Race day saw the bluffs above the lagoon filling up early with all of the rigs belonging to the 27 teams entered, and a large contingency of sponsors, officials and friends, all anxiously awaiting the start of this very special event. We unloaded all of our fuel and equipment, set up our fuel area and passed the time waiting for the riders meeting and the start of the race by doing some great bench racing, remembering tales of Mark Hahn, and setting our race strategy with my teammate, Billy Womack. The riders meeting only served to heighten the emotions of the crowd as everyone was reminded of the reason we were all there, to honor Mark Hahn and have a good time as he would have wanted. Mark was obviously smiling down on the race as the threatening weather seemed to abate and turn into a gloriously sunny day just as the riders meeting was adjourning.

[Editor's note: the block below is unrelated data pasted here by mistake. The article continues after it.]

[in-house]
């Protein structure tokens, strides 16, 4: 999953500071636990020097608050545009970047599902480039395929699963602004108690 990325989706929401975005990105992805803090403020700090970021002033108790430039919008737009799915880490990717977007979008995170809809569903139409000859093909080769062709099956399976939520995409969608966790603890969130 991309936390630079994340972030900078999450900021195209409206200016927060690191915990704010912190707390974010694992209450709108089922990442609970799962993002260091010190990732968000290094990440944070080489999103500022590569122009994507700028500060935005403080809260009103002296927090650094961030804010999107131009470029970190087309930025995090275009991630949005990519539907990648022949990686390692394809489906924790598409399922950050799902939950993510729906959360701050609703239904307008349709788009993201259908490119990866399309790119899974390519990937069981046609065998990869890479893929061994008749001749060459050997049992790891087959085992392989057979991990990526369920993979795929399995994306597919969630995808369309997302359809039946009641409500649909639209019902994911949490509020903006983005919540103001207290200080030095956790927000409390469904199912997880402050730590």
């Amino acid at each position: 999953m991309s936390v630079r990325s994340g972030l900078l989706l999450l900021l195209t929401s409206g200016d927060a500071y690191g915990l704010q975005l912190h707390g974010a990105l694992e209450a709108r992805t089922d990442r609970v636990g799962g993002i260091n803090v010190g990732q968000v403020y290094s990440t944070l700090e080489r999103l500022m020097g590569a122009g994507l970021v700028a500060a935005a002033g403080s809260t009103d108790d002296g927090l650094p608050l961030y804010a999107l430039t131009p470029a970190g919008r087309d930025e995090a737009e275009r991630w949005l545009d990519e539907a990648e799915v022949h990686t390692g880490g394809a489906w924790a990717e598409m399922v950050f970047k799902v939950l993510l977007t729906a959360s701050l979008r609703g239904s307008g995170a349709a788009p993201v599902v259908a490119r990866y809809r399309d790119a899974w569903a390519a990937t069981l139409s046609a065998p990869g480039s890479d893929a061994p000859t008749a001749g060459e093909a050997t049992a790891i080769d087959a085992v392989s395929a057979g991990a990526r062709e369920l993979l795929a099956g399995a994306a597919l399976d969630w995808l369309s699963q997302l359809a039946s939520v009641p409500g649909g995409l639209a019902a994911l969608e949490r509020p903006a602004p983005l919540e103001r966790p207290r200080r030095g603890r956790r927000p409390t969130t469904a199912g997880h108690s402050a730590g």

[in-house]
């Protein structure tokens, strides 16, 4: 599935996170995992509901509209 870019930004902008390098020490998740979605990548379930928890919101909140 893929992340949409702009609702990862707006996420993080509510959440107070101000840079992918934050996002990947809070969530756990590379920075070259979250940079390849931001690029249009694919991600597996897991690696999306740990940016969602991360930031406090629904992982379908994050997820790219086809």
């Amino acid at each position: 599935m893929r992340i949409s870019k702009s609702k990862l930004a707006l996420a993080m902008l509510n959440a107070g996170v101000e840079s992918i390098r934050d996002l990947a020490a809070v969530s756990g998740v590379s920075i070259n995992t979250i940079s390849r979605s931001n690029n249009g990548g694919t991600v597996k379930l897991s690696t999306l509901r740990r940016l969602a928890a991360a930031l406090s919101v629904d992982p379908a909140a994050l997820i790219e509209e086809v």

The rolling start just before 11 o’clock was a real sight from the shore as all 27 entrants rumbled in a line anticipating the dropping of the green flag. Billy Womack was aboard for the first leg of the race and got away cleanly towards the first course marker. At the conclusion of the first 6.25 mile lap, Billy was solidly in fourth place and beginning to implement the team race strategy. Having both been past winners of this event, both Mike and Billy knew that you had to be around and running at the end of the race to win it. Racing all out at the beginning puts an enormous strain on both rider and craft and increases the possibility of mechanical failure. Another key factor in the teams winning strategy was to pit early and often, taking on only 11 gallons of fuel each time. This proved to be very beneficial as the race wore on because our fuel stops were very quick exchanges and only added one stop during the entire race.